Medicare ambulance coverage is included under Part B benefits as a medical necessity. The Centers for Medicare and Medicaid Services project a standard deductible of $226 and a monthly premium of $164.90 for Part B beneficiaries in 2023. 

Medicare covers 80% of approved emergency or non-emergency ambulance costs after a beneficiary meets their Part B deductible. Medicare recipients who have not yet met this deductible are responsible for paying the remainder of the deductible plus 20% coinsurance. 

How Much Does the Average Ambulance Ride Cost Out-of-Pocket?

Generally, paying for an ambulance ride without insurance is quite costly; however, the actual cost depends on multiple variables. Factors affecting the out-of-pocket costs of an ambulance ride include a person’s location, miles traveled to a critical access hospital or medical facility, whether the ride is emergency or non-emergency, and the level of care provided on the trip.

Some cities provide free emergency services such as ambulance rides as taxpayer benefits. Others offer membership programs for citizens who anticipate the need for ambulance rides not covered by insurance. The average out-of-pocket cost for an ambulance ride varies based on state, but many can exceed a base cost of $1,500, not including the amount charged per mile.

Medicare and Non-Emergency Ambulance Services

You may qualify for limited non-emergency Medicare ambulance coverage, provided you meet the requirements. Medicare covers non-emergency ambulance rides only when the beneficiary submits an order from their physician specifying this mode of transport as a medical necessity.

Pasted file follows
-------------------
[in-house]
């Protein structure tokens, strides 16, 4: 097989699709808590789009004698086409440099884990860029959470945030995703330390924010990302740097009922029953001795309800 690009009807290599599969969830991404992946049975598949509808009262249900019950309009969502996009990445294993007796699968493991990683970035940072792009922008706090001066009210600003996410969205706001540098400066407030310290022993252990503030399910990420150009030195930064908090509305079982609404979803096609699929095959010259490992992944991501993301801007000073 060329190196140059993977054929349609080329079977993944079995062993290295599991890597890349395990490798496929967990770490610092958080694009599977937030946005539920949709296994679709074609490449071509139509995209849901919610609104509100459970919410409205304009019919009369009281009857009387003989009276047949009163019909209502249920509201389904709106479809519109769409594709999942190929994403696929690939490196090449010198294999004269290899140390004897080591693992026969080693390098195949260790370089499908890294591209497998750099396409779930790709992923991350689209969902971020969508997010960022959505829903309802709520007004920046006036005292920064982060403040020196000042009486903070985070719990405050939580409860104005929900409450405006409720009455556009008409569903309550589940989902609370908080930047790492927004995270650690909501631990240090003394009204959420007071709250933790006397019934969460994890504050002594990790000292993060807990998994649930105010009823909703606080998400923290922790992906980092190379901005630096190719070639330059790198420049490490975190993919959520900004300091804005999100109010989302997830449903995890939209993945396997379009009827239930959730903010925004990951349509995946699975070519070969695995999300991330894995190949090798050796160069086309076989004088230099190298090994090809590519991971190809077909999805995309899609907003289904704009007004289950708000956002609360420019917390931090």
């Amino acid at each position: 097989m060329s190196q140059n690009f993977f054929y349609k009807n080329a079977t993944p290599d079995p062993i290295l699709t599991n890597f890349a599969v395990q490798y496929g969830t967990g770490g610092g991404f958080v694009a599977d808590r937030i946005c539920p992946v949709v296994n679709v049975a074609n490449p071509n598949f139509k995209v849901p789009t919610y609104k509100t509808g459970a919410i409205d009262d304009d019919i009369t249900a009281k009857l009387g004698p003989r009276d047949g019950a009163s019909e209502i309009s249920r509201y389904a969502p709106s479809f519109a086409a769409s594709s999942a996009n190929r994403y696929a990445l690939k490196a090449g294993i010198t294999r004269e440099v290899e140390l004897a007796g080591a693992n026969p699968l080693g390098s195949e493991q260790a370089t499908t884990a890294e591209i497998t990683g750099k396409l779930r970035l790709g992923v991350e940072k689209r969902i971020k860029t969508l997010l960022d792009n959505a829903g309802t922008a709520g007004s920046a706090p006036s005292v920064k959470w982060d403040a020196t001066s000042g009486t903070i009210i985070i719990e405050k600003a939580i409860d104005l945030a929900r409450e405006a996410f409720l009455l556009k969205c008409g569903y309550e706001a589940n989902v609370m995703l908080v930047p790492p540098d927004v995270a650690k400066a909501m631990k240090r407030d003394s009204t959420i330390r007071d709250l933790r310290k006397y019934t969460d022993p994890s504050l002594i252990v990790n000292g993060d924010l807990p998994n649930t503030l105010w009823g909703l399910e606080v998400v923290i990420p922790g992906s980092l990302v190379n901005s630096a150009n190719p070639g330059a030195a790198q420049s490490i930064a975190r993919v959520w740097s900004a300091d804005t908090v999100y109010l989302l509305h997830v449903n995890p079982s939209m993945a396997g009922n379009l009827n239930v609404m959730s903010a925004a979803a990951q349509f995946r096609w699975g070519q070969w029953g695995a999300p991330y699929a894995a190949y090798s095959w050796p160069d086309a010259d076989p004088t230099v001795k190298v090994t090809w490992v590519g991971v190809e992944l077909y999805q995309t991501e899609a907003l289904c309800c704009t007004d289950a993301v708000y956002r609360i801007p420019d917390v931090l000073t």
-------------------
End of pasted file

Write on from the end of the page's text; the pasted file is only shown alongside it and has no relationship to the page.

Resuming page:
This includes patients who are bedridden or require constant, uninterrupted monitoring or treatment during their ambulance trip. For example, patients suffering from an end-stage renal disease commonly need a non-emergency ambulance to get to dialysis treatments. Medicare currently considers the approval of single trips on a case-by-case basis.   

What If Medicare Does Not Pay for Your Ambulance Service?

Beneficiaries who are retroactively denied Medicare ambulance coverage have multiple options.  The first step requires accessing your Medicare summary notice to check the itemized details of your claim. In some cases, a human or clerical error regarding the treatment you received in the ambulance or documentation of your doctor’s order can lead to the rejection of your claim. 

If you find an error, you can resubmit your claim with the corrected information. However, if no unexpected errors exist and you feel Medicare should have covered your ambulance trip, you can file an appeal. Start by checking the appeal deadline listed on your Medicare summary notice, then you can complete and submit a redetermination request form to Medicare Appeals.